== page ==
''We need to look at incentives to bring general practitioners and other specialists to western Sydney,'' Ms McLaren said. The report examined the health needs and resources in greater western Sydney, an area bounded by the Hawkesbury in the north-west, the Blue Mountains in the west, Wollondilly, Campbelltown and Camden in the south-west, Bankstown, Auburn and Parramatta in the east and the Hills in the north-east. The NSW Minister for Health, Jillian Skinner, has read the report but blames many of the problems raised on poor management under the previous Labor government. She said the O'Farrell Government had already started improving the outlook, with a $139 million upgrade to Campbelltown Hospital and $300 million allocated to Blacktown and Mt Druitt hospitals.
Liverpool Hospital will receive a dedicated preventive health office with a budget of $120 million over four years.
But the opposition spokesman for health, Andrew McDonald, said the population of western Sydney was growing at a much faster rate than rural NSW and financial incentives could attract more GPs to the area. ''Western Sydney, while still a part of the city, suffers comparable workforce shortages as rural areas.''
The population of western Sydney is forecast to grow by one million over the next 25 years, taking it to 2.8 million.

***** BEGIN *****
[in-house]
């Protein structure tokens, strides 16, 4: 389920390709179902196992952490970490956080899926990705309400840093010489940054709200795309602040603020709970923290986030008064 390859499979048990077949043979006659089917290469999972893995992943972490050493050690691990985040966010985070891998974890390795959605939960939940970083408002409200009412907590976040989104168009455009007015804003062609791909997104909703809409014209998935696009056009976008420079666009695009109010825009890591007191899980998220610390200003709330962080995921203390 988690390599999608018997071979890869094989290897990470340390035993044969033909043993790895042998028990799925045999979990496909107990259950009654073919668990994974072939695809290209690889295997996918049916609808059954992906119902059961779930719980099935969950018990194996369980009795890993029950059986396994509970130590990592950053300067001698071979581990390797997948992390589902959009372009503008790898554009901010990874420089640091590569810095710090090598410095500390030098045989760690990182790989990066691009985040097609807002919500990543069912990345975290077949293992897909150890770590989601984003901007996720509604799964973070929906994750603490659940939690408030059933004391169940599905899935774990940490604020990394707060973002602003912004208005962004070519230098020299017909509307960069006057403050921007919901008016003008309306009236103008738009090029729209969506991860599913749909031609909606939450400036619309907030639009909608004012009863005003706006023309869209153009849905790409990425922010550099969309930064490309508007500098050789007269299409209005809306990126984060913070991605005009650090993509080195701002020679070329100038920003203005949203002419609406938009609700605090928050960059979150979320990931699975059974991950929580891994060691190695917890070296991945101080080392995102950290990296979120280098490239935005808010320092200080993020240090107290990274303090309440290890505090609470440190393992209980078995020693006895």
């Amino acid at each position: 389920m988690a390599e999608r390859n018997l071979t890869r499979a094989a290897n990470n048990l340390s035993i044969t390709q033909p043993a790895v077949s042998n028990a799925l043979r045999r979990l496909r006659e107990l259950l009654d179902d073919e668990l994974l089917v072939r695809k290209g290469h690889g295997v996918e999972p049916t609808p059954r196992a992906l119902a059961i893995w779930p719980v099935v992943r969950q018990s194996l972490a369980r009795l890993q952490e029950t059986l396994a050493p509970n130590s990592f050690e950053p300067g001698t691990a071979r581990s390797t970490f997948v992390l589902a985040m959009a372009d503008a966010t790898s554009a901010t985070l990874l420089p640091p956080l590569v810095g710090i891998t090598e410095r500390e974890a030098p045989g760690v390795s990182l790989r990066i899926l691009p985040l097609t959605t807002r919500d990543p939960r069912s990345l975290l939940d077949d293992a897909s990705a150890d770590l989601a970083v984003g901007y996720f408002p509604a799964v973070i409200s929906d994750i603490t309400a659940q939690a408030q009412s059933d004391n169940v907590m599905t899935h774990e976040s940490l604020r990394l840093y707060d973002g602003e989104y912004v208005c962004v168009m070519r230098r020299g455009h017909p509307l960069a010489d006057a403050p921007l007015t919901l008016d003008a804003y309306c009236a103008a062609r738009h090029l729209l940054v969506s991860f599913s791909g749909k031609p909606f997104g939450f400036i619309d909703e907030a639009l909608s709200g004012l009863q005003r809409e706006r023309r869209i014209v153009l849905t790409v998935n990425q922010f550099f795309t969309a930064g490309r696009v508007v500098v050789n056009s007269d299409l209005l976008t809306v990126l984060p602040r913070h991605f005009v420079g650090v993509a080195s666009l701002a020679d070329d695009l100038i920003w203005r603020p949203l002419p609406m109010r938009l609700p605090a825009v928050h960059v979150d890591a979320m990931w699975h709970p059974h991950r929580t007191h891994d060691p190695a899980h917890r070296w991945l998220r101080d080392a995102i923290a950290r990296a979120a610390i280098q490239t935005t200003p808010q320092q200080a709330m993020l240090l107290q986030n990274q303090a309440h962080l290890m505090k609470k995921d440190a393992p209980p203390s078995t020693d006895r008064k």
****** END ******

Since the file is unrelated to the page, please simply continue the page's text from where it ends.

Dr McDonald, the member for Macquarie Fields, still works one day a week as a paediatrician at the Tharawal Aboriginal Medical Service in Airds and continues to teach at the University of Western Sydney medical school.
''It would have been much easier for me to give that up, but I just can't because it's so difficult to find a clinician willing to do the work,'' he said.
A spokesman for federal Minister for Health, Tanya Plibersek, said inner-urban doctors willing to relocate to, and remain in, an outer metropolitan area were eligible for a one-off grant of up to $40,000. Eligible areas are Camden, Campbelltown, Blacktown, Blue Mountains, Fairfield, Hawkesbury, Holroyd, Liverpool, Parramatta, Penrith and the Hills.
But that one-off grant is nothing like $47,000 a year. WSROC's Alison McLaren said GPs needed an ongoing incentive to uproot and establish practices in the western suburbs.